Finally, FIG. 4 shows another embodiment in which the mounting of the profiling roll 1 can occur on a cylindrical section 66 of the shaft 3 also using an expanding tensioning sleeve 67 tightly secured via its axial ends on the shaft section 66. The sleeve can be directly loaded from the inside with hydraulic fluid via a line 68 by a power piston 69, which is screwed in from the end wall 70 of the free shaft end 71 into a tapped hole. If the power piston 69 is turned from its accessible end by screw means into the borehole in the shaft end 71 accepting it, it forces the hydraulic fluid located ahead of it via line 68 to the inside of the tensioning sleeve 67, through which this sleeve is forced radially outwardly and thus fixes profiling roll 1 on shaft section 66.
A mounting mechanism of the type shown in FIG. 4 now offers, however, the possibility for forming the conical outer surface 72 for securing the bearing sleeve 73 for the roller bearing 6 directly on the free end 71 of the shaft 3. Moreover, what has been said in discussing FIGS. 1 and 2 applies equally for the bearing sleeve 73 with its collar 74 acting against the end wall 70 of the shaft end 71, for which reason the details presented there concerning screws 45,46, index pin 47, etc., are not presented here once again for purposes of simplicity. Only fastening bolt 39, tightening plate 42, and tightening nut 44 are once again illustrated.
|Cited Patent||Filing date||Publication date||Applicant||Title|
|US1116845 *||May 1, 1914||Nov 10, 1914||Hess Bright Mfg Co||Device for securing parts to shafts, &c.|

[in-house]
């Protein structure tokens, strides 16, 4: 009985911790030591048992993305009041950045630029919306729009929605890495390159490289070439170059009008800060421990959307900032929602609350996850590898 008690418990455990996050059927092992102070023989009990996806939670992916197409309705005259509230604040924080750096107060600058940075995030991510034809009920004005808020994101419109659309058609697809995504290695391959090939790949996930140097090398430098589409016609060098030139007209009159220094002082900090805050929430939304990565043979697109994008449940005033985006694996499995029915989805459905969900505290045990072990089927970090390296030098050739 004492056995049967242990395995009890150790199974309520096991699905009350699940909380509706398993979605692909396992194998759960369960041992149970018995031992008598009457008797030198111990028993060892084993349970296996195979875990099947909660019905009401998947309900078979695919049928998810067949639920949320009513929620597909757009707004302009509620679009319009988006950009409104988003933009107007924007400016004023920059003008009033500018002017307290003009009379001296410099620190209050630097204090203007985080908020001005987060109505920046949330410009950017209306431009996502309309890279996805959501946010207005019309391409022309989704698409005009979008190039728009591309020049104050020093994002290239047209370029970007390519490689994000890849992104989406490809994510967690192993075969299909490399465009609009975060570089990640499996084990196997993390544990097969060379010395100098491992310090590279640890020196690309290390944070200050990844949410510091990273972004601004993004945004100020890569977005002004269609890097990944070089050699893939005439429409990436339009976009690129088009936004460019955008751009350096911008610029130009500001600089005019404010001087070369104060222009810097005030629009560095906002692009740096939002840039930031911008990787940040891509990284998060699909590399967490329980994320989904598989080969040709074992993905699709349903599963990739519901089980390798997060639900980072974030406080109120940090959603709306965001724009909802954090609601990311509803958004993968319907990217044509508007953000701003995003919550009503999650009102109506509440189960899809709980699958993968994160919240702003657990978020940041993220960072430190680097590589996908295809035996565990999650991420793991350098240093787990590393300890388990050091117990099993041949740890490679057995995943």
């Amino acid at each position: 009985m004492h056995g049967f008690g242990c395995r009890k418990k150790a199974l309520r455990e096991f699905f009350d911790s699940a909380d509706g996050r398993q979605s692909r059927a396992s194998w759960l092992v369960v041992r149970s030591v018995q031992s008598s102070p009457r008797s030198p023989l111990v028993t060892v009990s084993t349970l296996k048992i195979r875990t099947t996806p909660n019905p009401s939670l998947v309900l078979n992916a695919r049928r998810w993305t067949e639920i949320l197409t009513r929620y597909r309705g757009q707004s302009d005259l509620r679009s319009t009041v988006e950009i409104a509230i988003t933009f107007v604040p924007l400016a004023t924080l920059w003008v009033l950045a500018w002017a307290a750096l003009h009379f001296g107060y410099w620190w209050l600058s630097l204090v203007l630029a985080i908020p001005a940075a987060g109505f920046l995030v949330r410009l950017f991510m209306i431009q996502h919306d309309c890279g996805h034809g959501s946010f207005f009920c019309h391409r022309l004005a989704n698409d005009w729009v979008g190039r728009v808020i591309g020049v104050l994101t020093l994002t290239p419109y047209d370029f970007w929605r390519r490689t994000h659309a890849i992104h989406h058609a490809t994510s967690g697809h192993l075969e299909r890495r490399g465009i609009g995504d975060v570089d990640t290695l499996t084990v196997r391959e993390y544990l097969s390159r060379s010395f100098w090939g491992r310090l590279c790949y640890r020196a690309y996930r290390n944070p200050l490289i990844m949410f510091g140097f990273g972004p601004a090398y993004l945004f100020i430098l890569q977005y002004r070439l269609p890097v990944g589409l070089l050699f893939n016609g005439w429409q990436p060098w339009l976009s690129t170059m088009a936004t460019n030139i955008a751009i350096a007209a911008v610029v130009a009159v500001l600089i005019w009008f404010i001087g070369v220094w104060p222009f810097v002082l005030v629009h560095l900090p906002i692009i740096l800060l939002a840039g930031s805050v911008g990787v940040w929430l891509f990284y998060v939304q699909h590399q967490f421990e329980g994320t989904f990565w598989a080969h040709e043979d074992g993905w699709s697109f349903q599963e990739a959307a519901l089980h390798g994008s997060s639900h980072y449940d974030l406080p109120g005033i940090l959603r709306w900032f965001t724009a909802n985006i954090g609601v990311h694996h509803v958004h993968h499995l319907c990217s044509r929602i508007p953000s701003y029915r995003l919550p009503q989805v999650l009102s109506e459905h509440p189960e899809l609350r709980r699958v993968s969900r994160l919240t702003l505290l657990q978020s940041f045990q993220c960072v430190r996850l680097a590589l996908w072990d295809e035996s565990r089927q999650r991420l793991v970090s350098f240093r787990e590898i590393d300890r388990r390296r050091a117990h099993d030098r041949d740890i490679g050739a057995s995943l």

|US1524999 *||Apr 4, 1921||Feb 3, 1925||Torsten Sandberg James||Antifriction ball or roller bearing|
|US3807820 *||Aug 17, 1972||Apr 30, 1974||Skf Ind Trading & Dev||Arrangement for mounting bearings|
|US5174661 *||Dec 17, 1991||Dec 29, 1992||R.K.S.||Device for mounting a rotating part between two bearings without play|
|US5897214 *||Aug 27, 1997||Apr 27, 1999||Reliance Electric Industrial Company||Method and apparatus for securing a rotary member to a stationary shaft|
|DE3215618A1 *||Apr 27, 1982||Oct 27, 1983||Ralph Muellenberg||Taper clamping arrangement with auxiliary ring|
|EP0163104A2||Apr 19, 1985||Dec 4, 1985||Sms Schloemann-Siemag Aktiengesellschaft||Roll stand|
|1||Examination Report from German Priority Application No. 199 56 942.8 dated Sep. 29, 2000 (and translation of pertinent portion).|
|Citing Patent||Filing date||Publication date||Applicant||Title|
|US7090065 *||Apr 26, 2004||Aug 15, 2006||B-Loc Corporation||Keyless frictional shaft locking device with integrated frictional drum conveyor pulley end disc|
|US7128292||Oct 10, 2005||Oct 31, 2006||Mitchum Leonard L||Device for lifting paper rolls|
|US8931601||Nov 5, 2010||Jan 13, 2015||United Technologies Corporation||Dampening device|
|US20050205388 *||Apr 26, 2004||Sep 22, 2005||Whipple Robert J||Keyless frictional shaft locking device with integrated frictional drum conveyor pulley end disc|
|CN100460097C||Jun 17, 2004||Feb 11, 2009||Sms迪马格股份公司||Device for installing and removing a bearing unit supporting roller|
|WO2005089491A2 *||Mar 18, 2005||Sep 29, 2005||B-Loc Corporation||Keyless frictional shaft locking device with integrated frictional drum conveyor pulley end disc|
|WO2005089491A3 *||Mar 18, 2005||Apr 27, 2006||B Loc Corp||Keyless frictional shaft locking device with integrated frictional drum conveyor pulley end disc|
|International Classification||B21B27/03, B21B31/08, B21B31/07|
|Cooperative Classification||B21B27/03, B21B31/07, B21B31/08|
|European Classification||B21B27/03, B21B31/07, B21B31/08|
|Mar 9, 2006||FPAY||Fee payment|
Year of fee payment: 4
|Mar 8, 2010||FPAY||Fee payment|
Year of fee payment: 8
|Apr 25, 2014||REMI||Maintenance fee reminder mailed|
|Sep 17, 2014||LAPS||Lapse for failure to pay maintenance fees|
|Nov 4, 2014||FP||Expired due to failure to pay maintenance fee|
Effective date: 20140917